Artwork by Phyllis and Drew Atkins

Artwork by Phyllis and Drew Atkins

Unveilings showcase Coast Salish art

Surrey City Public Art Project includes four buffalo hide drums.

Two artworks by First Nations artists were unveiled in Surrey recently to recognize the ancestral Coast Salish village on the Fraser River – a seasonal fishing village shared by First Nations people from as far away as Nanaimo, Lummi Washington and Squamish.

A sculpture honouring the spring salmon by Phyllis and Drew Atkins was unveiled at Ocean Concrete plant, followed by the unveiling of Four Seasons drums by Brandon Gabriel and Melinda Bige at the Chuck Bailey Recreation Centre.

Both artworks were commissioned as an initiative of the Seyem’ Qwantlen Business Group to share the culture and history of the Coast Salish peoples with current residents and were sponsored by Lehigh Hanson Materials Ltd.

When artist Brandon Gabriel walked into the Chuck Bailey Recreation Centre, he realized the circular mezzanine above the lobby, with windows providing views in all directions, was a perfect place to tell the story of the four seasons reflecting the long history and traditions of the Kwantlen First Nation.

To realize this vision, he and life partner Melinda Bige created four 30-inch buffalo hide drums painted with colours and symbols that represent spring, summer, fall, and winter.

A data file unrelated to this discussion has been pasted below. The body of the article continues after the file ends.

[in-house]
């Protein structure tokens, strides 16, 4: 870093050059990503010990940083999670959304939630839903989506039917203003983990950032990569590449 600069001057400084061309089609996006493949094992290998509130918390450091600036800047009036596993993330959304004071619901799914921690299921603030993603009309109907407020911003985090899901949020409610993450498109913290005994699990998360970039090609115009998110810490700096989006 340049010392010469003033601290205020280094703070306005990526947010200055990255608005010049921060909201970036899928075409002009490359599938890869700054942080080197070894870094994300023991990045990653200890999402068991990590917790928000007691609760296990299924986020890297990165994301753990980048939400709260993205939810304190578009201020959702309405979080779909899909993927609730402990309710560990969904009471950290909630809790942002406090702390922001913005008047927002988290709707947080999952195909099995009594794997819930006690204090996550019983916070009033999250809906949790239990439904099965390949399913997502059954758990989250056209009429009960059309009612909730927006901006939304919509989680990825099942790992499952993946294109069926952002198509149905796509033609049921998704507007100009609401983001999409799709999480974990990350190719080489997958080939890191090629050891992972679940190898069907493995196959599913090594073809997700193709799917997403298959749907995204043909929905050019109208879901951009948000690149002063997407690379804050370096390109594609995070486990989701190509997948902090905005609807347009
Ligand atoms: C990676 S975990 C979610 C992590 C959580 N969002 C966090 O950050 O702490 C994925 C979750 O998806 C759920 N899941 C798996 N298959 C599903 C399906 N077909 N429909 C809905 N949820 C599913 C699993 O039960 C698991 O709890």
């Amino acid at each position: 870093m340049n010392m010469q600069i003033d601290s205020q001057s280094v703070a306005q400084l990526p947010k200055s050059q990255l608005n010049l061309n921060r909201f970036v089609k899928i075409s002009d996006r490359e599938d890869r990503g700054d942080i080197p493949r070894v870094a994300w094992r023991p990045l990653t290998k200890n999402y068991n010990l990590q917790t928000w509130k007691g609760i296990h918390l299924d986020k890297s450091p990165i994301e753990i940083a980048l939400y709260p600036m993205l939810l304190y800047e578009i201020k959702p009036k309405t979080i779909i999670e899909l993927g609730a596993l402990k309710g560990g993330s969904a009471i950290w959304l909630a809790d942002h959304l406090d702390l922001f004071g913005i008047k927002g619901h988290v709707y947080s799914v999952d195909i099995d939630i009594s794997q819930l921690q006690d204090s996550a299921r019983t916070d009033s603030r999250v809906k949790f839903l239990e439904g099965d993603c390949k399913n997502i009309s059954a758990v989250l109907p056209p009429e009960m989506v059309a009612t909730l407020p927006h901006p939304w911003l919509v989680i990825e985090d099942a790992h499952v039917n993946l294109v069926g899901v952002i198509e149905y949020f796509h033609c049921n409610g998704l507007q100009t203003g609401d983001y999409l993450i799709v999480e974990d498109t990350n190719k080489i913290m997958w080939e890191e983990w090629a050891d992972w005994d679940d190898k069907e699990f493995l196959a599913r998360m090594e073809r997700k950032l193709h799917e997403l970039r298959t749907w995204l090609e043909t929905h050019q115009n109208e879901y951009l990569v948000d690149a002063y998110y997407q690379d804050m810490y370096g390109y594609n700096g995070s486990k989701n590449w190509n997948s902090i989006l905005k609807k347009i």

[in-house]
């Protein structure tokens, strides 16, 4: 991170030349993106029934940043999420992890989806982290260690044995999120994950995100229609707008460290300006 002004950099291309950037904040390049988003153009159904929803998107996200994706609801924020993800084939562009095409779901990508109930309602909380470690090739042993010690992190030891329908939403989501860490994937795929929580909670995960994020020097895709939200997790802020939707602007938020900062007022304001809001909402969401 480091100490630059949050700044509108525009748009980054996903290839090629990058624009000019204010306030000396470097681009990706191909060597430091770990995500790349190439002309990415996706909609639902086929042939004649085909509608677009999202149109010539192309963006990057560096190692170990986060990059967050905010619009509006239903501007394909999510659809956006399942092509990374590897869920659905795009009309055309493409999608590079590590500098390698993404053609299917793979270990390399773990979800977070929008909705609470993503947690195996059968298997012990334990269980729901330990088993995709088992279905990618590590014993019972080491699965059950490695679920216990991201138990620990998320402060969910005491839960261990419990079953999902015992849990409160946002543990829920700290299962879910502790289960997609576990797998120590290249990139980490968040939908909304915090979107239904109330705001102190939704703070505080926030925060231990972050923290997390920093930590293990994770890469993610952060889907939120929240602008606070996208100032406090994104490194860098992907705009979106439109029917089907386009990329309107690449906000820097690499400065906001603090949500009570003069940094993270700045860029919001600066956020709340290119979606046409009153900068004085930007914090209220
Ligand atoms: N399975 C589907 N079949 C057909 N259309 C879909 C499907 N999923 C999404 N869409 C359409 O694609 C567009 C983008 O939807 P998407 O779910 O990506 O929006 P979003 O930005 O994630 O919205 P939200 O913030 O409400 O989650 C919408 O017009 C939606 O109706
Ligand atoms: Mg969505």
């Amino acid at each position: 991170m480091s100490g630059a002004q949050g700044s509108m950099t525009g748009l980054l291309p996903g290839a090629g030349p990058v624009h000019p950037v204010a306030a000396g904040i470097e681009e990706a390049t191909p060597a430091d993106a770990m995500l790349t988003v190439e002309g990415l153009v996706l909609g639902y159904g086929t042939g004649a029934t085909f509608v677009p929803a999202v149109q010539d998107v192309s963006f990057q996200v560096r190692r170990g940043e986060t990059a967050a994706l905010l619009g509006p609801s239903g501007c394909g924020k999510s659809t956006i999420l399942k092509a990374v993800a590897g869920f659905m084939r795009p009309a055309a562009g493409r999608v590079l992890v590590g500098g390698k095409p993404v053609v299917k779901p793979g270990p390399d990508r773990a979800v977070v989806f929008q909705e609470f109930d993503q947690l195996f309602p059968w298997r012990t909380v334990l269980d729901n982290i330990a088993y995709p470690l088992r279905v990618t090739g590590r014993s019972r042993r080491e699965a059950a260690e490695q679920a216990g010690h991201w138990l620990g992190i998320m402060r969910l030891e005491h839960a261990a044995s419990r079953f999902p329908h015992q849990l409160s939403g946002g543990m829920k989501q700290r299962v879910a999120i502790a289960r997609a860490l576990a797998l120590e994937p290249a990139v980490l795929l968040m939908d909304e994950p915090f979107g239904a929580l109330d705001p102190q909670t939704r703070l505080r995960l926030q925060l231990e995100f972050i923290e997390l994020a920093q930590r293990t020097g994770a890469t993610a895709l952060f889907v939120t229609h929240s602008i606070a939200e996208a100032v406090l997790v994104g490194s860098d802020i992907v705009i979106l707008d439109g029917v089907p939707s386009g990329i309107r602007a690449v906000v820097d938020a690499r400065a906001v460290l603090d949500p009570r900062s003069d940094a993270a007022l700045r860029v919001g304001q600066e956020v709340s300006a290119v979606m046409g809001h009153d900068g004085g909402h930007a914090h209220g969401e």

For the past 60 years, the Ocean concrete plant situated under the Pattullo Bridge in Surrey has been located on the site of the former Coast Salish village.

Now a permanent sculpture marks the site of the village, at the entrance to the plant along with an information panel.

Artists Drew Atkins and his wife Phyllis Atkins, used shapes of red steel, to create the outline of a salmon, on a background of concrete formed to represent a woven cedar basket. Together they celebrates the importance of salmon to the First Nations along the Fraser River, and the history of this former fishing village where First Nations fishers and traders would camp, harvest, and process fish during the abundant summer months.

For more information about the Surrey Public Art Program, visit surrey.ca/publicart